Cardiac symptoms and anxiety disorders: Contributing factors and pharmacologic treatment

Rudolf Hoehn-Saric, Daniel R. McLeod

Research output: Contribution to journalArticlepeer-review


Anxiety may have deleterious effects on the cardiovascular system in persons who have, or are predisposed to have, cardiovascular disease. Contributing factors consist of the type of anxiety, constitutional characteristics and personality traits. The treatment of anxiety thus has a beneficial effect on patients with cardiovascular disease. However, anxiety reduction through medication, even if it includes subjective improvement in somatic symptoms, should not necessarily be equated with beneficial effects on the cardiovascular system. Three groups of medication used in the treatment of anxiety have different effects. Antidepressants lower psychic anxiety but may have the opposite effect on the cardiovascular system, whereas β-adrenergic blockers lower sympathetic tone without affecting psychic anxiety. Only benzodiazepines fulfill both functions. Since subjective reports of somatic, including cardiovascular, changes correlate poorly with physiologic changes, assessment of new medications should not rely on self-reported improvement in cardiac symptoms but should include objective measures as well.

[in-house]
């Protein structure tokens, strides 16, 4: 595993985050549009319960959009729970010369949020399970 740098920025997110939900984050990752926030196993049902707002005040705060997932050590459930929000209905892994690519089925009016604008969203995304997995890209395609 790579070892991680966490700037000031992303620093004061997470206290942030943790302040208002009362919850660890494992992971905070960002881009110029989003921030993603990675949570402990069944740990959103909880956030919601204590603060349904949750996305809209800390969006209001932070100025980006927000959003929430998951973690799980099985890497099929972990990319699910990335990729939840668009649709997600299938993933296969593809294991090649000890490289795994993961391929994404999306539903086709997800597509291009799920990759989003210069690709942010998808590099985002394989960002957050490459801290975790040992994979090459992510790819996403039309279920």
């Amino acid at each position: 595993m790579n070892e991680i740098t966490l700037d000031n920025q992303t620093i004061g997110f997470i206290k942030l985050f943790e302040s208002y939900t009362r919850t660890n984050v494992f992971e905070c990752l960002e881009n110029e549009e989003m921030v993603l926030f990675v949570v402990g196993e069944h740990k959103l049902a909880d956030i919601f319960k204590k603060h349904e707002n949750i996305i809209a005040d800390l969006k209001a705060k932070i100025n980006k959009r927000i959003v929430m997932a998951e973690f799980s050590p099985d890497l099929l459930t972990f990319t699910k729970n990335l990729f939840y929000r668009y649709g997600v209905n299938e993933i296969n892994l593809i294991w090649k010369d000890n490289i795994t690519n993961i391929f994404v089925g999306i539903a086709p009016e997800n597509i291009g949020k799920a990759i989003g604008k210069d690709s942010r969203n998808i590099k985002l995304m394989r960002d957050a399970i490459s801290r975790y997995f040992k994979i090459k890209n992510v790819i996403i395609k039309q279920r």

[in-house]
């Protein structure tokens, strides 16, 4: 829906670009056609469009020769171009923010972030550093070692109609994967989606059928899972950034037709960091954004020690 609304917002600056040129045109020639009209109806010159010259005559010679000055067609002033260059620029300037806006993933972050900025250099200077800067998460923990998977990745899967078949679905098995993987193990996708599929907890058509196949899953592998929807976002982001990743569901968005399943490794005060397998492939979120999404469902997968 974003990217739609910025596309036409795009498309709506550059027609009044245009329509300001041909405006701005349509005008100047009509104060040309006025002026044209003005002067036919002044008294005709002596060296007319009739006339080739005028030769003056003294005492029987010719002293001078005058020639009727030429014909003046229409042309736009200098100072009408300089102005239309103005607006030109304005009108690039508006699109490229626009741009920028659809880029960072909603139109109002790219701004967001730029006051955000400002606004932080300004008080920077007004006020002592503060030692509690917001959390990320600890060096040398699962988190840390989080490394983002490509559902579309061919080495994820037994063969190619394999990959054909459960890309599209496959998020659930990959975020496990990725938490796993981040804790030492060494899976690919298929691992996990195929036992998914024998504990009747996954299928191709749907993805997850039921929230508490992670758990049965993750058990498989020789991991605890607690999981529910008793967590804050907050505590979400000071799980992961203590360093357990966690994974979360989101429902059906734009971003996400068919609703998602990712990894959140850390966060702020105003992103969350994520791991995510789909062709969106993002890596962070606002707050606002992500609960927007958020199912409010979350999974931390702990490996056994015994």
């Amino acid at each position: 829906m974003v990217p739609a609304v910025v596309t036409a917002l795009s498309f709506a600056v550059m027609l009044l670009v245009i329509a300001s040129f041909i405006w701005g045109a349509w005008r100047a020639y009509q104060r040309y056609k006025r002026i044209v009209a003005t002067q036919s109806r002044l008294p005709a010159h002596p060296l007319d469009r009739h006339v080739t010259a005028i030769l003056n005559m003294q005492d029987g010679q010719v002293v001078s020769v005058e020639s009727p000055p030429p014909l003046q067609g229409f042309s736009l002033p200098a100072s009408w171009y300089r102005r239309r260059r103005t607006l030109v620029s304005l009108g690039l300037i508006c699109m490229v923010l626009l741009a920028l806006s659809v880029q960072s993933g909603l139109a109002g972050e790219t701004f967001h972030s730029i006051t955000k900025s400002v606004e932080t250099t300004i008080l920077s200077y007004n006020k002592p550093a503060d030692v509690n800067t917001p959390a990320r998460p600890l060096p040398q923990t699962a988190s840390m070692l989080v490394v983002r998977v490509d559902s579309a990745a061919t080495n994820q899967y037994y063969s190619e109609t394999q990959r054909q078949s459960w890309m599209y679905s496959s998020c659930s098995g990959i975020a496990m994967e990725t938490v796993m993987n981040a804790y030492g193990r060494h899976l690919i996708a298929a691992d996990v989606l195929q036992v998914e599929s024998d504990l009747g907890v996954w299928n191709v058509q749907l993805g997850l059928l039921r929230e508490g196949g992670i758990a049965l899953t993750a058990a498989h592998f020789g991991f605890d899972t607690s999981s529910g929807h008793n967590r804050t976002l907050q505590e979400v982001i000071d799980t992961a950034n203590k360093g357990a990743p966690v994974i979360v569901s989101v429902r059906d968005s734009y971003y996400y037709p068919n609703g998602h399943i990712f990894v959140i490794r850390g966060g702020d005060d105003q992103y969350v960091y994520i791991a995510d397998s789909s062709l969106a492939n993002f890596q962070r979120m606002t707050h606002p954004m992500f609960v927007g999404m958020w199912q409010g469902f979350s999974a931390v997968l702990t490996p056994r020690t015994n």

Original languageEnglish (US)
Pages (from-to)J68-J73
JournalThe American journal of cardiology
Issue number18
StatePublished - Dec 28 1987

ASJC Scopus subject areas

  • Cardiology and Cardiovascular Medicine

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